May 29, 2024

Seven Children Sick in Tennessee Fair E. coli Outbreak

There are seven children sick and hospitalized in the Tennessee fair E. coli outbreak, and four children remain hospitalized more than two weeks later, according to news reports. Elementary classes from Sullivan county and Washington county visited the fair.

Seven Children Sick in Tennessee Fair E. coli Outbreak

The children took part in a school event, when elementary school kids visited an animal exhibit at the Appalachian Fairgrounds on September 26 and September 27, 2023. The pathogen that sickened these children is Shiga toxin-producing E. coli (STEC). The serovar was not named.

Dr. David Kirschke, Regional Medical Officer for the Northeast Regional Health Office issued a statement. It reads, “The Northeast Regional Health Office and the Sullivan County Health Department are investigating cases of illness caused by Shiga-toxin-producing E. coli (STEC) among elementary school children in Washington and Sullivan counties. These illnesses occurred after some classes visited an animal exhibit at the fairgrounds on September 26 and 27. So far, 7 children have been hospitalized and 4 are seriously ill with complications.”


Food Safety Attorney and Food Poisoning Bulletin Publisher Eric Hageman

The most serious compilation that can occur with a STEC infection is hemolytic uremic syndrome (HUS), that is a type of kidney failure. That complication is most common in young children.

Noted food safety attorney Eric Hageman, who has successfully represented many families in E. coli and HUS cases, especially related to animal exhibits at fairs, said, “It is tragic that so many children are seriously ill after a school trip. We hope that the children recover quickly and do not suffer lasting harm from this infection.”

E. coli is commonly found in the guts of ruminant animals, including cows and goats. These animals do not get sick and appear healthy. But they excrete the pathogen in their feces. And those feces can contaminate everything in the area where the animal lives, including fences, railings, and bedding, and it can get onto their coats. Then, when someone touches the animal or anything around it, then eats or touches their mouths without washing their hands, they can get sick. And that pathogen can aerosolize, which means it can float through the air, and can land on a child’s face.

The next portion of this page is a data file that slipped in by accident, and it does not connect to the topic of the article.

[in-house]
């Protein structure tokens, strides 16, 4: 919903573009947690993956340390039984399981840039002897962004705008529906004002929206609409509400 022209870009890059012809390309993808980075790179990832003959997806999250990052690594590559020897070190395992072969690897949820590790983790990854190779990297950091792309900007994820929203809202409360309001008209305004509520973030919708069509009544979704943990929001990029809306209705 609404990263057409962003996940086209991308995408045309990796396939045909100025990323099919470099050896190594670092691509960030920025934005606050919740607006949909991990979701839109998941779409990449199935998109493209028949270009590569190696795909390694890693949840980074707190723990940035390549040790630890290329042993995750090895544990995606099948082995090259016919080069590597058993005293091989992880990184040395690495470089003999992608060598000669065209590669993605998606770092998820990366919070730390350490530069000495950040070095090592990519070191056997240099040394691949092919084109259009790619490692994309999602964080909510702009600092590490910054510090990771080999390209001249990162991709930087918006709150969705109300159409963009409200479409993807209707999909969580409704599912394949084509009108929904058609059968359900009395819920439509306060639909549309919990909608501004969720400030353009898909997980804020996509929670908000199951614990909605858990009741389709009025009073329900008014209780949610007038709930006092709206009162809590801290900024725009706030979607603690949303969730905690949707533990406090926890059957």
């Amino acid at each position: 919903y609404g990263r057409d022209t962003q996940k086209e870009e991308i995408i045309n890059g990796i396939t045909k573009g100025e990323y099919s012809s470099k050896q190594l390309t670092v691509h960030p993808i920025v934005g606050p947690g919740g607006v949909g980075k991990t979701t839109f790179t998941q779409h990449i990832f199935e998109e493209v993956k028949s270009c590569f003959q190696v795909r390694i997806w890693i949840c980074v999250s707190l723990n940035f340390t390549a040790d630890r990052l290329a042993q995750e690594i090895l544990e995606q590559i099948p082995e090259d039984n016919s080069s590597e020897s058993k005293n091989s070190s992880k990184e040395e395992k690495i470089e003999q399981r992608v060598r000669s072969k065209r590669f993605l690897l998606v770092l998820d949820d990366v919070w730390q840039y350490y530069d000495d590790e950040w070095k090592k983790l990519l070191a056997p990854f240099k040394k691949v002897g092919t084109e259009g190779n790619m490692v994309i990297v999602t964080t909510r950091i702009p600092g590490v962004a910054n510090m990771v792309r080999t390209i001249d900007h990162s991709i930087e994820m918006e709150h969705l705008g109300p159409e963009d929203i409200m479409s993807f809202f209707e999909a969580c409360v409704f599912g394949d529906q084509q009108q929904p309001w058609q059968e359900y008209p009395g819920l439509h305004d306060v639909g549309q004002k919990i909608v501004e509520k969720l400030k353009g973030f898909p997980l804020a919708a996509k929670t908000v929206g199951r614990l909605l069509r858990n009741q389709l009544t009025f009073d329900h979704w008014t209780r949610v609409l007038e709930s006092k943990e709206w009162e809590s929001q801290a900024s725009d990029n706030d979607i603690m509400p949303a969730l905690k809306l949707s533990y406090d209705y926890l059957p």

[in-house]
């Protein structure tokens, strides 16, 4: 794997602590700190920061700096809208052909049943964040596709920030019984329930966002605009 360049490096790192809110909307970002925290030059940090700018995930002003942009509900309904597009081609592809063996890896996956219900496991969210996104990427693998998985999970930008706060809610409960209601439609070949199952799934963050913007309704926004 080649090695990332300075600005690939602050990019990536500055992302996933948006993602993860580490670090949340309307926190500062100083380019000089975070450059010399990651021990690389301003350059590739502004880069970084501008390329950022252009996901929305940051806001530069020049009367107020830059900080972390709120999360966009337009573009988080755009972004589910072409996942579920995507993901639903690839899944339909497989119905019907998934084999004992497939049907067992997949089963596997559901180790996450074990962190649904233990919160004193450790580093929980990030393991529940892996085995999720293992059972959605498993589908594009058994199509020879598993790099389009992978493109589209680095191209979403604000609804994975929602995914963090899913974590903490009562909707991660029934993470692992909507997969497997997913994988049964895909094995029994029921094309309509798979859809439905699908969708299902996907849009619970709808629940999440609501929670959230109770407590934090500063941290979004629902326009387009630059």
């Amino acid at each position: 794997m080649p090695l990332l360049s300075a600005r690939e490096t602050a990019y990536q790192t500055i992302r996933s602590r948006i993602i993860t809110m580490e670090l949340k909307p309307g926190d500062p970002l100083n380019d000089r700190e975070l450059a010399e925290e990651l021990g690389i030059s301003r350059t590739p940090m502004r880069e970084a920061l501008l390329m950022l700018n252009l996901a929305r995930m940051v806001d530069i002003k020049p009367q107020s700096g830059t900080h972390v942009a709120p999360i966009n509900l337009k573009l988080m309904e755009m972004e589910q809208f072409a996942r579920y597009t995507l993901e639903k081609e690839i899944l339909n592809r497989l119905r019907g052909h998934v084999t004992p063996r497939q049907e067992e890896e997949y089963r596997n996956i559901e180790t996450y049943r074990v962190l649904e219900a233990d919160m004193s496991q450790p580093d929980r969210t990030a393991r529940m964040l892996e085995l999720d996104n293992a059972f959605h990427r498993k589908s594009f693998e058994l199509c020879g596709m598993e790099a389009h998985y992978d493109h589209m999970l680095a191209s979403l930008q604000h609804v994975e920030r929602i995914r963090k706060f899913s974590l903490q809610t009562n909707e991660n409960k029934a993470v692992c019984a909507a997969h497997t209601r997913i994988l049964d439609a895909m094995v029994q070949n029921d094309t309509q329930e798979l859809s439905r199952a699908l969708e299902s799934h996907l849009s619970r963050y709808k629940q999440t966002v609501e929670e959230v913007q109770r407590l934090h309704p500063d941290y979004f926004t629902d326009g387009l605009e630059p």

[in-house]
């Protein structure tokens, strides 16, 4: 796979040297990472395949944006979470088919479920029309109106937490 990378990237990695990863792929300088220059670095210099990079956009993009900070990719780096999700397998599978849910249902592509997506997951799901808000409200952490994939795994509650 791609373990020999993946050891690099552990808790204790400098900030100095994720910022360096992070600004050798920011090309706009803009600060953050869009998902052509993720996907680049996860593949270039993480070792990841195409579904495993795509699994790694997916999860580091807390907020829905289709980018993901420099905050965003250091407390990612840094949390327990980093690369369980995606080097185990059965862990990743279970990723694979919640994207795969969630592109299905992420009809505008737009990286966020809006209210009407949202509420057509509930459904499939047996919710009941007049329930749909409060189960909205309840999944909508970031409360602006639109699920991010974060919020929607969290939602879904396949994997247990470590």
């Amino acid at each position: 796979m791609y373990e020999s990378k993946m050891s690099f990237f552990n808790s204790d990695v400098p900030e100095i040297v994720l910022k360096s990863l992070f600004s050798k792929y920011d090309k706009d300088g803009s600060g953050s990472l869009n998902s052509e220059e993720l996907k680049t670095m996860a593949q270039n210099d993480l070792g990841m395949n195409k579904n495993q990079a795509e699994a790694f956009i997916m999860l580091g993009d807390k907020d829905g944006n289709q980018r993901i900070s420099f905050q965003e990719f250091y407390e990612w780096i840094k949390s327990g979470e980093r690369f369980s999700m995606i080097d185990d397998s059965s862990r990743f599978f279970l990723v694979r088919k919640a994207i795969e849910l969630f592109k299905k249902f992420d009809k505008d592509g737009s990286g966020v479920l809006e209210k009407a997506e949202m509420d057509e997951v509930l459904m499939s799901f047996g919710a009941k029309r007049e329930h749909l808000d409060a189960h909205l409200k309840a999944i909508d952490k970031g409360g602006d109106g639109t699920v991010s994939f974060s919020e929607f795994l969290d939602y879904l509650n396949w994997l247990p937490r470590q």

The Children

According to the Times News, about 1,000 children were at the Fairgrounds. They went the Kingsport and Bristol schools and are in pre-kindergarten through the second grade. The exhibit included goats, ponies, cattle, and other farm animals.

Two of the children, 3-year-old Liam B. and River H., who is 15 months old, have hemolytic uremic syndrome and may need blood transfusions and dialysis. River’s brother Elijah has E. coli and was admitted to East Tennessee Children’s Hospital in Knoxville Thursday evening. River and Elijah’s older brother went to the fair and ate a lunch that was provided by the school. Liam’s older brother and sister visited the fair; the older brother was hospitalized with an E. coli infection but has recovered. (E. coli can be contracted through person-to-person contact.) That news outlet stated that there are a “number of children” who are confirmed ill by culture. Some adults may also be ill.

About E. coli and Fairs

Unfortunately, E. coli outbreaks linked to petting zoos and fairs are not uncommon. In 2013, an outbreak at Dehn’s Pumpkin Patch in Dayton, Minnesota sickened at least seven people. One child developed HUS.In 2017, an E. coli outbreak at the Mesa County Fair in Grand Junction, Colorado sickened at least eight people. In 2019, an outbreak at the San Diego County Fair sickened at least 10 people. And in 2020, an E. coli outbreak at the Minnesota State Fair sickened at least 11 people; one child developed HUS.

Fairs should provide signage at animal exhibits warning fairgoers of the risks of being around these animals, but that is not always the case. Eating should not be permitted in those exhibits. And they should provide handwashing stations with plentiful clean water and soap.

If your children visited the Appalachian Fairgrounds in Tennessee this year as part of a school trip, and has been sick with the symptoms of an E. coli infection or HUS, visit your doctor. They may be part of this Tennessee fair E. coli outbreak.

Attorneys at the Pritzker Hageman Food Safety Law Firm

If your child has been sickened with an E. coli infection or has developed HUS after visiting the Appalachian Fairgrounds in Tennessee, please contact our experienced attorneys for help with a possible lawsuit at 1-888-377-8900 or text us at 612-261-0856. Our firm represents clients in lawsuits against grocery stores, restaurants, fairs, petting zoos, and food processors.

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